gives examples of applications, presents the
basic tools of soft computing (neural networks, support vector
machines, and fuzzy logic models), reviews the classical
problems of approximation of multivariate functions, and
introduces the standard statistical approaches to regression
and classification that are based on the knowledge of probability-density
functions.

presents the basics of statistical learning theory
when there is no information about the probability distribution
but only experimental data. The VC dimension and structural
risk minimization are introduced. A description is given
of the SVM learning algorithm based on quadratic programming
that leads to parsimonious SVMs, that is, NNs or SVMs having
a small number of hidden layer neurons. This parsimony results
from sophisticated learning that matches model capacity to
data complexity. In this way, good generalization, meaning
the performance of the SVM on previously unseen data, is
assured.

deals with two early learning units - the perceptron
and the linear neuron (adaline) - as well as with single-layer
networks. Five different learning algorithms for the linear
activation function are presented. Despite the fact that
the linear neuron appears to be very simple, it is the constitutive
part of almost all models treated here and therefore is a
very important processing unit. The linear neuron can be
looked upon as a graphical (network) representation of classical
linear regression and linear classification (discriminant
analysis) schemes.

A
genuine neural network (a multilayer perceptron) - one that
comprises at least one hidden layer having neurons with nonlinear
activation functions - is introduced in . The
error-correction type of learning, introduced for single-layer
networks in chapter 3, is generalized, and the gradient-based
learning method known as error backpropagation is discussed
in detail here. Also shown are some of the generally accepted
heuristics while training multilayer perceptrons.

is concerned with regularization networks, which are
better known as radial basis function (RBF) networks. The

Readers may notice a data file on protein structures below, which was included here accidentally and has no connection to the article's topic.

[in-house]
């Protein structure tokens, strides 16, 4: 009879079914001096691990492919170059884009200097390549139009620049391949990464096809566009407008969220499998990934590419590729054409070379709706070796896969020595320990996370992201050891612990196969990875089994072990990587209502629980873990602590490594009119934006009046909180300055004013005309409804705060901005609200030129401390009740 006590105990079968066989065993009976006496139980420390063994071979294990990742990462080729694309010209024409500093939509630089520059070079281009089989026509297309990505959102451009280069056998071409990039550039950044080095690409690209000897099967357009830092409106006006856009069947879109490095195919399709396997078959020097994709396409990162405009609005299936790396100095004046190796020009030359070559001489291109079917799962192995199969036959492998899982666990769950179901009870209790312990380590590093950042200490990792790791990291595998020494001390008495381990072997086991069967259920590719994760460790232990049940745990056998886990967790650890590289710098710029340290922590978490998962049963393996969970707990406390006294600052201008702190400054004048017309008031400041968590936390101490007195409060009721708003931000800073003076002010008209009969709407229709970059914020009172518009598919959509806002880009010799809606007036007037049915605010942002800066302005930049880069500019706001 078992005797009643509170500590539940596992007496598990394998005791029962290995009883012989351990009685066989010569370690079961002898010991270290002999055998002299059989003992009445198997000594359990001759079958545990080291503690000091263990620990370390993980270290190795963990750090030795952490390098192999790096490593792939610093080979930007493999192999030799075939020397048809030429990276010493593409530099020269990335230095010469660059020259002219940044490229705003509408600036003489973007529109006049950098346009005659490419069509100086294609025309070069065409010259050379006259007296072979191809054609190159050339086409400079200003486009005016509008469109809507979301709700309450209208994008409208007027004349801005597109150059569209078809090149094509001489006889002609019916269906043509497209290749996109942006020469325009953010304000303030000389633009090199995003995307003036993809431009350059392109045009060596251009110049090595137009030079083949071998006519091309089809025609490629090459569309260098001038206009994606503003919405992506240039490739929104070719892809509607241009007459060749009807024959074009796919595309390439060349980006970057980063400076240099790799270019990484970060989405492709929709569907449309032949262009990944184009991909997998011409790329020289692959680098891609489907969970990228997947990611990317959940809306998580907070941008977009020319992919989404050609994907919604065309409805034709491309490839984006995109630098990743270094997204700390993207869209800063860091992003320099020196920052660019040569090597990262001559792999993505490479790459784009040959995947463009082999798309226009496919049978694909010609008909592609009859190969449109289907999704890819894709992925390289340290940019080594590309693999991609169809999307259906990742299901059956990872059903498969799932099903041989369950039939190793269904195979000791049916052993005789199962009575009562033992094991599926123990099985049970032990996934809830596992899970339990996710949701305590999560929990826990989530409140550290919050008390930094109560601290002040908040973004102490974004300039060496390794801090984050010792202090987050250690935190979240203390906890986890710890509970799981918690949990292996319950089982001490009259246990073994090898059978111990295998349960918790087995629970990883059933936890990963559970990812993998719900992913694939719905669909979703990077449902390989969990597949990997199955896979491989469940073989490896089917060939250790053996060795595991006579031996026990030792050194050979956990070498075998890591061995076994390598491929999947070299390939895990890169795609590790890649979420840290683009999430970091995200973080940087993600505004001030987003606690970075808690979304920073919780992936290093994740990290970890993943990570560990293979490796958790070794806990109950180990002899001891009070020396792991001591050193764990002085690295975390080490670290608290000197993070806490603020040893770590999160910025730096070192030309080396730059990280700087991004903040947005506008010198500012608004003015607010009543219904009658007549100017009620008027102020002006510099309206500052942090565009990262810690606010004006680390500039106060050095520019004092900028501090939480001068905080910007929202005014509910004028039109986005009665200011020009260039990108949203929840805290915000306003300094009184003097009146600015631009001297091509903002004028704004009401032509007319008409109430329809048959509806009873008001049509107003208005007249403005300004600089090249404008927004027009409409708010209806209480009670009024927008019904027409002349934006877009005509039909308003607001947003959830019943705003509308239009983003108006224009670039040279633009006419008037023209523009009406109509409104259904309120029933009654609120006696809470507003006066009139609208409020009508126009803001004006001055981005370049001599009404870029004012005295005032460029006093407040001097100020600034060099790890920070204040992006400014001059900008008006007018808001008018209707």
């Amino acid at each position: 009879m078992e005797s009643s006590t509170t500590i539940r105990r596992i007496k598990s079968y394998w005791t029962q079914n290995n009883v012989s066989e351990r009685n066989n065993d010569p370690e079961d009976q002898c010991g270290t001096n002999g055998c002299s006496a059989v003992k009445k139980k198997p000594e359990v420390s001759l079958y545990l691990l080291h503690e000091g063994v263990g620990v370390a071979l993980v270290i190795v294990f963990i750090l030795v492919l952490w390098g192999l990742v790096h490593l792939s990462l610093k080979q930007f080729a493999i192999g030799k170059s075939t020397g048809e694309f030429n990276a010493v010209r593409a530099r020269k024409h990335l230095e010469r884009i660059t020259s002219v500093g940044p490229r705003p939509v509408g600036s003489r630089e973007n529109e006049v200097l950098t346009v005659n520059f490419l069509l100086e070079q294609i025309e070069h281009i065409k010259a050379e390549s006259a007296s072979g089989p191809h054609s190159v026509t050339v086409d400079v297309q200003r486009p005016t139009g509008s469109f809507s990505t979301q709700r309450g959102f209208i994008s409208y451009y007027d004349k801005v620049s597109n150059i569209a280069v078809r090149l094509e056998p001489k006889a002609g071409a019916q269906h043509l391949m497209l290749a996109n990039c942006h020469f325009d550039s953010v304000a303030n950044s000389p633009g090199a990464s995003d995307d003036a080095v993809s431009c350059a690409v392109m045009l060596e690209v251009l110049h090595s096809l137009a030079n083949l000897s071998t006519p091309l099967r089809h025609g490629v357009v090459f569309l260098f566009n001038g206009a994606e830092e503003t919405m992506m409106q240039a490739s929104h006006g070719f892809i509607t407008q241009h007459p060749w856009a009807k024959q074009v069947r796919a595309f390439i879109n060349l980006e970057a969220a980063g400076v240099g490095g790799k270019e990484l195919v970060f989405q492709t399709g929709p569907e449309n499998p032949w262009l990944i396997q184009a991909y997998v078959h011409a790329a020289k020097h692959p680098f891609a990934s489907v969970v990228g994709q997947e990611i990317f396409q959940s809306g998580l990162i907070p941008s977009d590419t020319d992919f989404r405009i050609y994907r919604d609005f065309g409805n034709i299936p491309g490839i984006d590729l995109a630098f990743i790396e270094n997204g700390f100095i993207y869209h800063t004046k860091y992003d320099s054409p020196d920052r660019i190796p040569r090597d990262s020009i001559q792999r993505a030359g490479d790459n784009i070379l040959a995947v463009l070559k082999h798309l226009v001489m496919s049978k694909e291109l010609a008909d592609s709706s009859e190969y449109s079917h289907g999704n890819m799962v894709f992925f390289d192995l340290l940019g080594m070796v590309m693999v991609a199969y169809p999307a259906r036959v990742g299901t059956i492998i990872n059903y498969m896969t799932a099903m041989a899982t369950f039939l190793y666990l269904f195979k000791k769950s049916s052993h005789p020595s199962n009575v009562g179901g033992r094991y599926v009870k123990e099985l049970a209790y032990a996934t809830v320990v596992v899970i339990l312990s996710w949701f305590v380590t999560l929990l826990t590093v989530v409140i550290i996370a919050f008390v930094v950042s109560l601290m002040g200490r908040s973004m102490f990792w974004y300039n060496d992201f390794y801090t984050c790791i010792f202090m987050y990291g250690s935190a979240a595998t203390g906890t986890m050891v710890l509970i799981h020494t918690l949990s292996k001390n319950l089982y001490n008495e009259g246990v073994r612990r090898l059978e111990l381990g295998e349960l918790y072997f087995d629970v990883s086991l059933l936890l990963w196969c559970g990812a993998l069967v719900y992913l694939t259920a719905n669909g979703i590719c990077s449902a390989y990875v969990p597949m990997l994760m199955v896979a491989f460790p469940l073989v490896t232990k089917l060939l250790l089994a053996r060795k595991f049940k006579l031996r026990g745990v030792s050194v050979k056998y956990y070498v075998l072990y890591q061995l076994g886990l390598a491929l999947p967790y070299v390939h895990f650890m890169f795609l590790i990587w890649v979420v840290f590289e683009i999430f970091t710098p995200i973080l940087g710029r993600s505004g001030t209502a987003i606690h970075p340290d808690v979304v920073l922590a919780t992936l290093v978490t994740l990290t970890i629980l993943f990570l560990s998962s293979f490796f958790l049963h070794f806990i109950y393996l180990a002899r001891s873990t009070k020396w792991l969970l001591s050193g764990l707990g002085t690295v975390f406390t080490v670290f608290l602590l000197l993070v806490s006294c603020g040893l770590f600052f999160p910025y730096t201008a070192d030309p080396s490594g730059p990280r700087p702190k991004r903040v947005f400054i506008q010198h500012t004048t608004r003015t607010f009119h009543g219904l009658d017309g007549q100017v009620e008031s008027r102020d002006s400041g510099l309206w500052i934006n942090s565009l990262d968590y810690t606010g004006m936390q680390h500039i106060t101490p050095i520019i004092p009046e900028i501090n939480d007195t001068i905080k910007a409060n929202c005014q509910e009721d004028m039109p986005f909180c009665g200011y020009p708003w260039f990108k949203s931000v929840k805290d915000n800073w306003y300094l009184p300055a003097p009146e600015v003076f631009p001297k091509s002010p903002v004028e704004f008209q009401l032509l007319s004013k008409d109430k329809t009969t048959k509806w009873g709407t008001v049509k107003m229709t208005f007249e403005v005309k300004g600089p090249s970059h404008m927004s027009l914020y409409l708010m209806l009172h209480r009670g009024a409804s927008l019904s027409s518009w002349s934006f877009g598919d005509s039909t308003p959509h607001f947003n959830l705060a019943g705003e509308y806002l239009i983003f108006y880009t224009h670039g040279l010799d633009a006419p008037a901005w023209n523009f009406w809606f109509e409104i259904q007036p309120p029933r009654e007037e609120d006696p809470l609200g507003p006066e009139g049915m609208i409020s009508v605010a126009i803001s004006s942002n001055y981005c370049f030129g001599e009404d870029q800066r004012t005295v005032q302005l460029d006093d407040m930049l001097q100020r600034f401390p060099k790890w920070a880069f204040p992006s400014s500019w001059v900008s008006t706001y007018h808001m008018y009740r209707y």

notion of ill-posed problems is discussed as well as how
regularization leads to networks whose activation functions
are radially symmetric. Details are provided on how to find a parsimonious
radial basis network by applying the orthogonal least squares approach. Also
explored is a linear programming approach to subset (basis function or support
vector) selection that, similar to the QP based algorithm for SVMs training,
leads to parsimonious NNs and SVMs.

Fuzzy
logic modeling is the subject of . Basic notions
of fuzzy modeling are introduced - fuzzy sets, relations, compositions
of fuzzy relations, fuzzy inference, and defuzzification. The
union, intersection, and Cartesian product of a family of sets
are described, and various properties are established. The
similarity between, and sometimes even the equivalence of,
RBF networks and fuzzy models is noted in detail. Finally,
fuzzy additive models (FAMs) are presented as a simple yet
powerful fuzzy modeling technique. FAMs are the most popular
type of fuzzy models in applications today.

presents three case studies that show the beauty and
strength of these modeling tools.

by applying neural
networks or fuzzy models are discussed at length.

focuses on the most popular classical approaches to
nonlinear optimization, which is the crucial part of learning
from data. It also describes the novel massive search algorithms
known as genetic algorithms or evolutionary computing.

contains specific mathematical topics and tools that
might be helpful for understanding the theoretical aspects
of soft models, although these concepts and tools are not
covered in great detail. It is supposed that the reader has
some knowledge of probability theory, linear algebra, and
vector calculus. Chapter 9 is designed only for easy reference
of properties and notation.